ABW addresses current market challenges

By Erin Voegele | June 03, 2009
Report posted June 15, 2009, at 9:25 p.m. CST

BBI International hosted the Advanced Biofuels Workshop June 15 at the Colorado Convention Center in Denver. The event, which drew 168 attendees, featured information on a variety of topics currently affecting the advanced biofuels industry. Approximately 20 speakers shared their experiences and insights in the areas of new technology, emerging research, financing, project development and current market conditions.

According to Will Thurmond, managing principle at Emerging Markets Online, there are six key factors driving global biofuels market growth, including government mandates, tax incentives, energy independence, economic security, national security and environmental security. With the U.S. EPA's recent release of the proposed rule for the second stage of the renewable fuel standard (RFS2), the domestic biofuels market is poised to see some changes.

In addition to drastically increasing the mandated volumes for biofuels, the RFS2 specifies four categories of renewable fuels, each with its own respective mandate. According to Thurmond, since the RFS2 now specifies the category of cellulosic biofuel - rather than cellulosic ethanol - the market has been opened to other alternatives. In addition, Thurmond said that algae technologies now have a role to play in meeting the targets for advanced biofuels.

While many ABW speakers approached the idea of advanced biofuels from a technology standpoint, Thomas Dries, vice president of business development and marketing at Gevo Inc., approached the topic from a marketing standpoint. Dries' company is developing a technology in which existing ethanol plants can be retrofitted to produce isobutanol and other high value chemicals that have higher profit margins than ethanol.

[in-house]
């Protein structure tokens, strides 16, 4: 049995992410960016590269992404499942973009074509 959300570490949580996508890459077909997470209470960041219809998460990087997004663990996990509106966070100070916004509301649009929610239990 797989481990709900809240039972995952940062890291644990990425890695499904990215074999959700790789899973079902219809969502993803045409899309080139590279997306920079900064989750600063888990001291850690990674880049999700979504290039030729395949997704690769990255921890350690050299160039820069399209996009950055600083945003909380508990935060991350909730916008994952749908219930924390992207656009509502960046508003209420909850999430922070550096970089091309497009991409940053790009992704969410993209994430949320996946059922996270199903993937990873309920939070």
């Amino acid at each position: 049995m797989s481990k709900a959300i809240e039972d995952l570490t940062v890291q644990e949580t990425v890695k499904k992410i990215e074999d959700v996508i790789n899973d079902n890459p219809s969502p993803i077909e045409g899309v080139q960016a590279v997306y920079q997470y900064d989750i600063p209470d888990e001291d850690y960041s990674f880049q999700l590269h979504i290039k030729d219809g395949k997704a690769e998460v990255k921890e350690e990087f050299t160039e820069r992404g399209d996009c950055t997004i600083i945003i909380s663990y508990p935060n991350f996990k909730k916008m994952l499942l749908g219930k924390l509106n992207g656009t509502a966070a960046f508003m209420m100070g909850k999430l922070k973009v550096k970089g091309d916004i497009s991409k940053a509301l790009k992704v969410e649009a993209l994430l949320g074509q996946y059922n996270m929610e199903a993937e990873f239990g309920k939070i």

According to Dries, his company's technology requires a relatively low capital investment and can be competed in a short timeframe. In addition, an ethanol plant does not need to be idled to complete the retrofit, and can be easily returned to ethanol production in the future. Gevo is currently developing a demonstration-scale plant, and expects to be producing on a commercial scale by early 2011.

John Herrick, senior counsel with Brownstein Hyatt, Farber and Shreck, spoke to attendees about trends and developments in federal financing of advanced biofuels projects. "I've been dealing with project financing, especially in the renewable sector for almost 25 years," he said. "But, I've seen a drastic change in the last three or four years, and in the last eight months, an even steeper change where old models of project financing just aren't in place." Herrick said these changes can be largely attributed to the recession and political changes. However, he said that federal sources of funding, such as the stimulus package, are filling the gap caused by a reduction in the traditional sources of funding. "I've never seen anything like what was in the American Recovery and Reinvestment Act," Herrick said. "It's amazing."

"Right now we are in a very challenging period for biofuels," Thurmond said. "A lot of ethanol plants and biodiesel plants are going out of business, and we're in transition in the meantime from first generation biofuels to second generation biofuels." Thurman encouraged workshop attendees to see these challenges as an opportunity. "These are opportunities to entrepreneurs, investors, and inventors to help bridge the gap from where we are today, to where we want to go tomorrow," he said.